The answer to the above (I learned this after trying to actually do it) was this: you can not do it.
this is not going to work, not in a decent or acceptable way
There is two type of bolt down post supports like the one I posted in my initial message.
The one that you are looking at in my initial message needs the concrete foot to be around 10" diameter which is huge, it is an overkill.
You can find a smaller one which will almost fit in a 6" diameter concrete foot.
The problem with this last one is that it needs 2 screws on each side (8 for each support) and if you need to align your posts and the post supports everything becomes a nightmare because you have too many things to align for 3 posts in my case
Since my fence segment will attach to the garage at one end and to another post that belongs to the fence that separates us from our neighbor I guess these two ends will add strength to the fence.
These being said I decided to go with this: http://www.rona.ca/en/heavy-duty-spike
We already put these in the ground and installed the posts on top of them and they look solid
The only concern that I have is what will happen when the soil freezes. These posts are three foot long but they are set in a paved area so not much water will get under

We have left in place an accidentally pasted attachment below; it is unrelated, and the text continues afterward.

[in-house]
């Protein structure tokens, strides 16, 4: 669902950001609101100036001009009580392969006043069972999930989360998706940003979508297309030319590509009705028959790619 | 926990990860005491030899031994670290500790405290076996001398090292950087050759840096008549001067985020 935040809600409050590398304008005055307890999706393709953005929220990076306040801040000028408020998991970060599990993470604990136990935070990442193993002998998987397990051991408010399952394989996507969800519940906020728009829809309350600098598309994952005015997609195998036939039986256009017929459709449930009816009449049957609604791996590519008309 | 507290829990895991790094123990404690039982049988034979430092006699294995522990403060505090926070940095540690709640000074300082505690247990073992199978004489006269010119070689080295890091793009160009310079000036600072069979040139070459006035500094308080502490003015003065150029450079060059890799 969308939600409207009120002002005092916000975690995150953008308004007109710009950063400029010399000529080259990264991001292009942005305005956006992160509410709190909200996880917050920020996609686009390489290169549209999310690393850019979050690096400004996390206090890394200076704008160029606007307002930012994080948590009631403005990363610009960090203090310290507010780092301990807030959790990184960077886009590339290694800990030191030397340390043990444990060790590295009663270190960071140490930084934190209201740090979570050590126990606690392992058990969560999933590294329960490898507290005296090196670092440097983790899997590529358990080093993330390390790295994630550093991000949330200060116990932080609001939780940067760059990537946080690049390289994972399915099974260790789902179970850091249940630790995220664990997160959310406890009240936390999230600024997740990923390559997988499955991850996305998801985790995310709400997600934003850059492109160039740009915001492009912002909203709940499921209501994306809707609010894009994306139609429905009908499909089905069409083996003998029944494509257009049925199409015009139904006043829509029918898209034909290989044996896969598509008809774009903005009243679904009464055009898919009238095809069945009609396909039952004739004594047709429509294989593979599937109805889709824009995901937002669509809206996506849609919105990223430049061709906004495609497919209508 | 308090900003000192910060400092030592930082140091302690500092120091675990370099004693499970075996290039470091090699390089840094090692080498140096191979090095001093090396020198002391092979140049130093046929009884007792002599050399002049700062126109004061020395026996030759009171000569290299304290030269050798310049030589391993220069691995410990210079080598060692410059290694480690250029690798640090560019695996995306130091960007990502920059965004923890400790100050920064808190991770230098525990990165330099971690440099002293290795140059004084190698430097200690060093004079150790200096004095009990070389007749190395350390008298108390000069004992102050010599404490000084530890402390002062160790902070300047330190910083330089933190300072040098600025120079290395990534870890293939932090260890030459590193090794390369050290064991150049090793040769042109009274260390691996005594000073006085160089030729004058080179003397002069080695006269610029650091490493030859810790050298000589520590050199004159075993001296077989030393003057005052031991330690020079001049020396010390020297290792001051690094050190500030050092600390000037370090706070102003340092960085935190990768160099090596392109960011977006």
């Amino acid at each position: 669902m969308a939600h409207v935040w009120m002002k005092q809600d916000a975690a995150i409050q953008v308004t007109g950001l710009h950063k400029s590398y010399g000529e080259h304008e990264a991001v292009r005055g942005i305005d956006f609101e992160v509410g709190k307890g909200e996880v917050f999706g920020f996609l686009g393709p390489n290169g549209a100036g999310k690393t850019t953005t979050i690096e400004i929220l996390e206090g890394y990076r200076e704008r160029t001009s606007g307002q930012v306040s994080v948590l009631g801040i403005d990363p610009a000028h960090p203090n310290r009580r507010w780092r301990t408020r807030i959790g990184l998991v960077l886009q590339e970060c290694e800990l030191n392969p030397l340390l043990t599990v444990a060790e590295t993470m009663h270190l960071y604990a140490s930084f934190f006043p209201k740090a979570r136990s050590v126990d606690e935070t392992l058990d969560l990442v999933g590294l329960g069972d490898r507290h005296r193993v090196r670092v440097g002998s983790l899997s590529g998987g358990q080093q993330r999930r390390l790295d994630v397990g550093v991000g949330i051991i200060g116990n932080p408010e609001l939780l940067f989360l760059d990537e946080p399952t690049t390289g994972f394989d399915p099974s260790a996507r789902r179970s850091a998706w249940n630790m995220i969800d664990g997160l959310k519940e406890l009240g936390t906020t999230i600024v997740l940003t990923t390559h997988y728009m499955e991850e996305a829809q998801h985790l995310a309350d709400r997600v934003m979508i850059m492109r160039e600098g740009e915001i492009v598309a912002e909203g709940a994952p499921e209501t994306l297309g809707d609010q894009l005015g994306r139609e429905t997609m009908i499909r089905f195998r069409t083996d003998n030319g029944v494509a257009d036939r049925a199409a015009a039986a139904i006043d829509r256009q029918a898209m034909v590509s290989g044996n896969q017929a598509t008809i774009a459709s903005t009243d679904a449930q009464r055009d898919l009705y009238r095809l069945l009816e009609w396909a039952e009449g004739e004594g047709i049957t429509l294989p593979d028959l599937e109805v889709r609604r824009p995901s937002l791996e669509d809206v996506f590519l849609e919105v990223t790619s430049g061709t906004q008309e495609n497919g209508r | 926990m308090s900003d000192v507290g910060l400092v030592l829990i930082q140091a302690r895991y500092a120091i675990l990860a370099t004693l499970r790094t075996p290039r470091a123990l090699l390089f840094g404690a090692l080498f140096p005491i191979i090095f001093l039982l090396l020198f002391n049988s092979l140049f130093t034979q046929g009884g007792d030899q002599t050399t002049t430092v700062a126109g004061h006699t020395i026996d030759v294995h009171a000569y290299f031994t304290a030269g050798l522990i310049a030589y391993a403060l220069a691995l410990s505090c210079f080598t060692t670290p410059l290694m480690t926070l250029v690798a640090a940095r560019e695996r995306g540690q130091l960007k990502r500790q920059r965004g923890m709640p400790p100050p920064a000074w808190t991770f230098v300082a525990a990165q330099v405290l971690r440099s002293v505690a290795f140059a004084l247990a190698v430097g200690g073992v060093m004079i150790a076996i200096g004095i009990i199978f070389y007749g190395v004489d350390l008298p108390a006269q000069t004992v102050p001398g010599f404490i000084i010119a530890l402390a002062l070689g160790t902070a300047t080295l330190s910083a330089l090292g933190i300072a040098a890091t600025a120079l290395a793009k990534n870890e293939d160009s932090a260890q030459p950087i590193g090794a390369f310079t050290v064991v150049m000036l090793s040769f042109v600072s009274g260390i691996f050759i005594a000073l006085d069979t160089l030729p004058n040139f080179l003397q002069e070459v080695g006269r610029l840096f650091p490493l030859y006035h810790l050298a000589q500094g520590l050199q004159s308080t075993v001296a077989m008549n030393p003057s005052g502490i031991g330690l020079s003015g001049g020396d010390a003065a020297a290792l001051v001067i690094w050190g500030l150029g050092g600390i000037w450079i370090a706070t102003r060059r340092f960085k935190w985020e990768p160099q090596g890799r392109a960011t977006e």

The fence was designed to be removable and if these have any problems I will remove them and I will pour concrete footing and I will stick them in concrete :-)
As far as the method to put the bolts into the foot, use this method: cut a thin square piece of plywood, large enough to cover the section of the tube used to form the concrete foot. Put your bolts through it and align their head at the head level. After you pour your concrete, while it is still soft stick the heads of your bolts into it (see the picture above) and rest the plywood on the tube . Make sure everything is aligned as you want. This is how you put multiple bolts into a concrete foot and you maintain everything perfectly aligned. At the end you remove the plywood (cut it, it is not reusable) . Edit: you can make the wholes slightly larger than the bolt and use nuts to adjust the depth of the bolt that will be in concrete. Then you can reuse the plywood. This will introduce some alignment errors. Use a template if you use multiple boards, you will need perfect alginment